We get frustrated when flexibility work is just an afterthought in an athlete’s program, something done for only a few minutes after the main workout without a lot of thought or effort. The truth is that proper and focused flexibility training especially for your spinal flexibility, can help you get stronger!
Getting stronger from stretching sounds great, doesn’t it?
How is that? One of the ways flexibility work can make you stronger is immediately apparent in terms of form and technique. If you are so bound up in your upper back that you can’t pull your shoulders back in a proper line, your pressing is not going to be as strong, whether it’s pressing a kettlebell or your bodyweight in a handstand.
For instance, Keira remembers when she first started working seriously on her flexibility, that although her shoulders were pretty mobile, her upper back wasn’t. By working on that specifically, she was able to improve her shoulder positioning, and found her pressing strength immediately improved, as well as her hand balancing. Being able to extend correctly at the upper back placed her shoulders in a much better mechanical advantage and she was able to use her strength from a better foundation.
She also recalls one of her teaching sessions with an experienced RKC who was having trouble with her pull-ups. Keira gave her some corrective thoracic mobility exercises and she went from barely doing one, to doing sets of multiple reps. The flexibility work put her in a better position for her pull and she broke out of that plateau. She was working hard and putting a lot of effort in her pulls, but her mobility was holding her back. Once that was freed up, she was able to gain so much more from her efforts.
High tension techniques for strength and power are great. There’s no denying that those techniques work for getting people as strong as possible, but you have to balance out that tension with proper mobility to get the most out of your body. It’s not the act of stretching that will give you strength, but it’s the new options your body will have to get in the best positions to utilize the power and strength that you already have.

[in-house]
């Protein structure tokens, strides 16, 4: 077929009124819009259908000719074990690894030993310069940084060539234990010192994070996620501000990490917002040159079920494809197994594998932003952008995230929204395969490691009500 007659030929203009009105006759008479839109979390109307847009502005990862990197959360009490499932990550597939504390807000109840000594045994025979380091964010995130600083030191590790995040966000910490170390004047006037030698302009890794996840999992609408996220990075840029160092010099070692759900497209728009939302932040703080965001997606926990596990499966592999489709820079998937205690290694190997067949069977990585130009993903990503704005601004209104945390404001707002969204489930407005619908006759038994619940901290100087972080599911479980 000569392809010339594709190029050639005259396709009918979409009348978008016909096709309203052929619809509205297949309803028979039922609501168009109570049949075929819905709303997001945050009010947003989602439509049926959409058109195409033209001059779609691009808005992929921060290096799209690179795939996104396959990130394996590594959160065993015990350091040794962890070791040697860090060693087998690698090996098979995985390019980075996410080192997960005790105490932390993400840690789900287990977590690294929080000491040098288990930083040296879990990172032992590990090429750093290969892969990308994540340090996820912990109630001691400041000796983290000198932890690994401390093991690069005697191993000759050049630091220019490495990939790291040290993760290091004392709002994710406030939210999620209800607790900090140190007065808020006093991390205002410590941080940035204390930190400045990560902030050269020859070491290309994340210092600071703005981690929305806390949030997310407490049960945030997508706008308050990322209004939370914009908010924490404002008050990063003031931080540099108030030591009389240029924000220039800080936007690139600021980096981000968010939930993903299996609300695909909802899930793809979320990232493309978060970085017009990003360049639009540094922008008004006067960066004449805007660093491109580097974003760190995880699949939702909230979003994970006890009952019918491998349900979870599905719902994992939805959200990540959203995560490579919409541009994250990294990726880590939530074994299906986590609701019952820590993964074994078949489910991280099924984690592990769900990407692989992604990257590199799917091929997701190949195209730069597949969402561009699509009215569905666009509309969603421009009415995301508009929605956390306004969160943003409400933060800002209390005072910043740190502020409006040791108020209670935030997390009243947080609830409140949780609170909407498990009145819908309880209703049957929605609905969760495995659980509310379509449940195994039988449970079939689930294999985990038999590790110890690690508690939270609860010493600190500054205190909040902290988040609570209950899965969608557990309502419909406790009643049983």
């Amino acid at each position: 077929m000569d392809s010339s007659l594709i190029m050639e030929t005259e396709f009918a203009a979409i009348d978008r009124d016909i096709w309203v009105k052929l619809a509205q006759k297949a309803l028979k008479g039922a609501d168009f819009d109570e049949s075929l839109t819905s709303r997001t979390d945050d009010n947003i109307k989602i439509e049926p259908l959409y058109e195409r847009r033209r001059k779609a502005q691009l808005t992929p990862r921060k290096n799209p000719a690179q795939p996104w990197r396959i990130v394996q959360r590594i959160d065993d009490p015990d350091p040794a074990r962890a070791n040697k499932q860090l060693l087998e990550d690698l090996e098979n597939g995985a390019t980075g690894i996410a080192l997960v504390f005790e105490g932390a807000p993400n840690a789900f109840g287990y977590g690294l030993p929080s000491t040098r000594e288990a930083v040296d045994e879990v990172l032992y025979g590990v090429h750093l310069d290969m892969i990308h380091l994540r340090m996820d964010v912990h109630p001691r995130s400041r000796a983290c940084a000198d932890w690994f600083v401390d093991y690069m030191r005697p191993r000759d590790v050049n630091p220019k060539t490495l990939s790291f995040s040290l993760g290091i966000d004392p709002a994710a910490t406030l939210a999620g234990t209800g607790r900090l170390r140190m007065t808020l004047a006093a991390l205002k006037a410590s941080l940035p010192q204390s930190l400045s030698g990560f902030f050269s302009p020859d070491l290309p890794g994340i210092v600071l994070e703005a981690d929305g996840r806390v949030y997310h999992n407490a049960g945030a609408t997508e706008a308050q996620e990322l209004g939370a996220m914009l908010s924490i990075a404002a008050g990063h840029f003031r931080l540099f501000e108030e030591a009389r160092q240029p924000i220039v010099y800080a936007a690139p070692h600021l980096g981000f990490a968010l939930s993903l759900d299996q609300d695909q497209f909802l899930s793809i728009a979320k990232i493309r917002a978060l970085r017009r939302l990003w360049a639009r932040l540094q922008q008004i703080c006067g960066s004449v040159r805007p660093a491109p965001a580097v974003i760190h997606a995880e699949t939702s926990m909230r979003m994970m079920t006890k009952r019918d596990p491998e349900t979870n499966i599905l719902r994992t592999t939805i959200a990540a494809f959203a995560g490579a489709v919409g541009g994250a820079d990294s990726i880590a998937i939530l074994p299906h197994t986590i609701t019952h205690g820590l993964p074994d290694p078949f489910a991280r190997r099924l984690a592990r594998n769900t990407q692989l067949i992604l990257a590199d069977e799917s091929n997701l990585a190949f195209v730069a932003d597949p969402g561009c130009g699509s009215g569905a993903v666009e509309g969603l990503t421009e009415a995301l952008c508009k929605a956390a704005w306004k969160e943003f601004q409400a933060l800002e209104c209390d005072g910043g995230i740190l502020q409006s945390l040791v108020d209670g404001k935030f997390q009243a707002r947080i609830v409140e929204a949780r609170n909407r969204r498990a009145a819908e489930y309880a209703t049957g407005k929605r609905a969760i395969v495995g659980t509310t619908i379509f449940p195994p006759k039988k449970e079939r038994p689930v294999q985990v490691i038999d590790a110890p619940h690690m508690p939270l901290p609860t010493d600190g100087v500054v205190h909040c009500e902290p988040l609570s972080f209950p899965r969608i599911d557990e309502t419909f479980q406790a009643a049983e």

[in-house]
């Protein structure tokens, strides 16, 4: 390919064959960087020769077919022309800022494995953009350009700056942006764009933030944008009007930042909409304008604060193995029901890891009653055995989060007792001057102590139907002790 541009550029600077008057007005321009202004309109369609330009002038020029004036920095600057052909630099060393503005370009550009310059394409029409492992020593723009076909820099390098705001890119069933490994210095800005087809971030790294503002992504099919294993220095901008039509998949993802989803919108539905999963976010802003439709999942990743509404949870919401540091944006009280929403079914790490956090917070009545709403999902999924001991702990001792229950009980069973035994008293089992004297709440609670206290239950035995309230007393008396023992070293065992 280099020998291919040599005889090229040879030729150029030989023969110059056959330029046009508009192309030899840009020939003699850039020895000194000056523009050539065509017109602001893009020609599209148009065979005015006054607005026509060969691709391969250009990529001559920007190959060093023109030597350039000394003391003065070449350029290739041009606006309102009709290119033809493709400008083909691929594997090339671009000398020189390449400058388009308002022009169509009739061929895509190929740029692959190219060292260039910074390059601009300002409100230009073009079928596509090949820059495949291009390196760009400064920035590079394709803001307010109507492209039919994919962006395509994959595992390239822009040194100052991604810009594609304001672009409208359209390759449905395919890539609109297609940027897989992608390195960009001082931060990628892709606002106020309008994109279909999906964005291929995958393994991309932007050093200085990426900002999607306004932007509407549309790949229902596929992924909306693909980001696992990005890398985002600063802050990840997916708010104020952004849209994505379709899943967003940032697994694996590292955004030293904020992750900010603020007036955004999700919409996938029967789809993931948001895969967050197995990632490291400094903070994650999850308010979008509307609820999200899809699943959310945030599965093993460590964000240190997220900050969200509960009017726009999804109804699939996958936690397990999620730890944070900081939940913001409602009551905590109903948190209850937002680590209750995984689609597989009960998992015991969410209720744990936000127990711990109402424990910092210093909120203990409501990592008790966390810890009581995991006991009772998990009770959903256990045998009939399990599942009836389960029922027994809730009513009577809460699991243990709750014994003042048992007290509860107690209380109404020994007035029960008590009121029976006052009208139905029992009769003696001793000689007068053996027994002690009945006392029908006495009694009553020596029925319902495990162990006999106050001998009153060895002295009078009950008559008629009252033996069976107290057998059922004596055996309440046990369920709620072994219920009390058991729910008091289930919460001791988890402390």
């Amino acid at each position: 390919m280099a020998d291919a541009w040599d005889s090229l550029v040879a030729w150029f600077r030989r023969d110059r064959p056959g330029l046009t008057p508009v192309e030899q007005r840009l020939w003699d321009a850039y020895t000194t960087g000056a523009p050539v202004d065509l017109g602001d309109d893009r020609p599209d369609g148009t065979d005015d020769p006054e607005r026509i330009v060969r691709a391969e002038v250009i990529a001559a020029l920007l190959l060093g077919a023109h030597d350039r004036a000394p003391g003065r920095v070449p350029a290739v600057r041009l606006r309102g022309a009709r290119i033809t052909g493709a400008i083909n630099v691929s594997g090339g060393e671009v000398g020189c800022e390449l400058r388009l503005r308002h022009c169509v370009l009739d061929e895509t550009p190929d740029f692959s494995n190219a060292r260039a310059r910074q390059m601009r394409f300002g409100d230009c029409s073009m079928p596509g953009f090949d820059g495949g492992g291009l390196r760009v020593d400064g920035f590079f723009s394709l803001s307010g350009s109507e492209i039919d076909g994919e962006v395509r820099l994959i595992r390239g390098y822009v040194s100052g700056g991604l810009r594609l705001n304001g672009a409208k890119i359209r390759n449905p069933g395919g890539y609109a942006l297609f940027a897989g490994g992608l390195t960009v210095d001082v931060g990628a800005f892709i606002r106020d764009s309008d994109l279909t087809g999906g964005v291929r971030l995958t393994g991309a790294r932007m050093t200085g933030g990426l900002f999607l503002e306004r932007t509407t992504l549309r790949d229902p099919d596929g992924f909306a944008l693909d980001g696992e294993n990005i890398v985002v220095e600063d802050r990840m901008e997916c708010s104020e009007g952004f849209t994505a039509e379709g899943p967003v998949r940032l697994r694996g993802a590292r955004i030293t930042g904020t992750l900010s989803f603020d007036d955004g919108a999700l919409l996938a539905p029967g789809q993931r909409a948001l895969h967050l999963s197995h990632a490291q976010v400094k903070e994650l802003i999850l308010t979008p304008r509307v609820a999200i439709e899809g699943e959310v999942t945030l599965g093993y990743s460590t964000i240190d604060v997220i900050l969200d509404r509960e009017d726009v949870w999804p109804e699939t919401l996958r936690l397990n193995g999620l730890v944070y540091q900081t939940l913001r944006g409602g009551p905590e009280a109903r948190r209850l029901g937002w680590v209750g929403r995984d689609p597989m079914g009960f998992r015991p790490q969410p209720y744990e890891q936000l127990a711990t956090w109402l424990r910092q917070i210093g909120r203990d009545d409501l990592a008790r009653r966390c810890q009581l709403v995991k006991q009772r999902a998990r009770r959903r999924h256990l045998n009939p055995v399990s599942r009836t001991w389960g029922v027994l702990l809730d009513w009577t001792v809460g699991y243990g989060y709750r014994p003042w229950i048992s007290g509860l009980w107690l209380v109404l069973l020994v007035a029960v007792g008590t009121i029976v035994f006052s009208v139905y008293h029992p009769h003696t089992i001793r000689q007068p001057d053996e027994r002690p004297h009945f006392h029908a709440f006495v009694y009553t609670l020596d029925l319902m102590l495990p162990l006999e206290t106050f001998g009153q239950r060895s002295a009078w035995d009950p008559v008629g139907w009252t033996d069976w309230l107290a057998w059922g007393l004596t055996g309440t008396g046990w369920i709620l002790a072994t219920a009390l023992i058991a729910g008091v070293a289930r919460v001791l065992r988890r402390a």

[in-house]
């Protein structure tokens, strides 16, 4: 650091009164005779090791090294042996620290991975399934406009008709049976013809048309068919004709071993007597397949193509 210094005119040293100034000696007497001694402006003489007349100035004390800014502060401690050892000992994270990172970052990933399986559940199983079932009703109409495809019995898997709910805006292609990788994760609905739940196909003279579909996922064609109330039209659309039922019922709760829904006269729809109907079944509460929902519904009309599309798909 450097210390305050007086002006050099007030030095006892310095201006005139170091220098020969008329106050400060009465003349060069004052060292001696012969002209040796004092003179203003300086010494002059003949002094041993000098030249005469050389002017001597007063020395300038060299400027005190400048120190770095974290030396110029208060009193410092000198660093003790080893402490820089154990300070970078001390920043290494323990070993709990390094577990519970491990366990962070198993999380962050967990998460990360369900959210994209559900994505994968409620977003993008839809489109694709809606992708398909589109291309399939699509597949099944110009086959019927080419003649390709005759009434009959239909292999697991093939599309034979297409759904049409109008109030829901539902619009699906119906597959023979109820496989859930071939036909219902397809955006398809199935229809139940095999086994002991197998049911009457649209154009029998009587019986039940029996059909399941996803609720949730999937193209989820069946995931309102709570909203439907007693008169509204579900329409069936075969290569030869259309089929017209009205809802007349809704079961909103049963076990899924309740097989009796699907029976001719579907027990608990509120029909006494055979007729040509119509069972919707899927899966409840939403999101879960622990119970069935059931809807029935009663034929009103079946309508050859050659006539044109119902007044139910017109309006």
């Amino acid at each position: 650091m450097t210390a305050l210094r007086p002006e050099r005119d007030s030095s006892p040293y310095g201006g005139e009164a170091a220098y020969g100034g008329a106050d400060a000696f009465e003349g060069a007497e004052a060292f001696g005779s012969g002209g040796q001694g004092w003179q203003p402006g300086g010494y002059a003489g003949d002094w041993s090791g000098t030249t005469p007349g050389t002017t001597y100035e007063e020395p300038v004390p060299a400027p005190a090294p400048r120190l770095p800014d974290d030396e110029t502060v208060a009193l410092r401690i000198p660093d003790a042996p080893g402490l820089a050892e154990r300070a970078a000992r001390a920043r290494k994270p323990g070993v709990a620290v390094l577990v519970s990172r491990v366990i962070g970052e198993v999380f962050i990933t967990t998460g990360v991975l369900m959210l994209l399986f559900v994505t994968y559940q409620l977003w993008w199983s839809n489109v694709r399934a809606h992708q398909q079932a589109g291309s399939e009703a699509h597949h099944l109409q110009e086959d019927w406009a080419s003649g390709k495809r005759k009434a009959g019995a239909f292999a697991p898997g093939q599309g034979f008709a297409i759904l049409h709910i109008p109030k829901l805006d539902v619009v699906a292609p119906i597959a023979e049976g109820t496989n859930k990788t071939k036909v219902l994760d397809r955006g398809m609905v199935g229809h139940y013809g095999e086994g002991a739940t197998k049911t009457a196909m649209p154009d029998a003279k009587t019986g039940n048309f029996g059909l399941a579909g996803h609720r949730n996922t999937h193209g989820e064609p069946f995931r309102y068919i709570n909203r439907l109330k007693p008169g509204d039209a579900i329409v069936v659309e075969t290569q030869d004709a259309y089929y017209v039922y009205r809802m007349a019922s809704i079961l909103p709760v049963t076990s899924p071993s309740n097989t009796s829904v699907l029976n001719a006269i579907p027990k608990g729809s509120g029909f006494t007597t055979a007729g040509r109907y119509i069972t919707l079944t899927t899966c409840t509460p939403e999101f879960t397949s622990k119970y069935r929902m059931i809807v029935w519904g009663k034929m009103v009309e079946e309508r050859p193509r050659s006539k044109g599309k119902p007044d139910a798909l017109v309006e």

A Flexible Spine is a Powerful Spine
There’s a reason the word “backbone” is associated with strength and courage. A strong and flexible back is the foundation for power in the upper body, just as the hips are for the lower body. Thoracic spine (mid-back) mobility affects how well you can use your shoulder girdle and arms, by placing them either in resting positions of weakness or strength.
A kyphotic (flexed) thoracic spine puts your shoulders well forward of the vertical midline of your body and away from your power posture. It’s like trying to push from an unstable platform. You won’t be able to use your strength properly no matter how powerful your muscles.
Most of our full body rotation comes from the thoracic spine, so when you think of rotational work, that involves a great deal of thoracic function. Stiffness here reduces not just your mobility but your ability to apply the proper leveraging and angles for a lot of different strength skills.
Below we will show you comprehensive routines for improving your spinal mobility for forward bending, rotations, and backbending. You’ll probably find that some of the moves here will be easier for you while others will jump out and kick you in the butt! (Guess which ones you should work on more…)
We advise you to go through all of these movements and discover for yourself what you need to improve the most.
Forward Bending Sequence
Forward bending involves spinal joint and hip flexion, and the associated flexibility of the muscles and other soft tissues of the posterior chain. It can be difficult to isolate one specific cause as the key issue if you have tightness. While it’s very easy to say you have tight hamstrings, the fact is that the sensation of tightness in the hamstrings may very well come from an issue in your low back.
This sequence is a demonstration of “covering all the bases,” with a comprehensive approach that can be pared down as you practice and figure out what you need to work on for yourself. A quick run-through of the sequence can give you a baseline as well, and act as a measure for progress.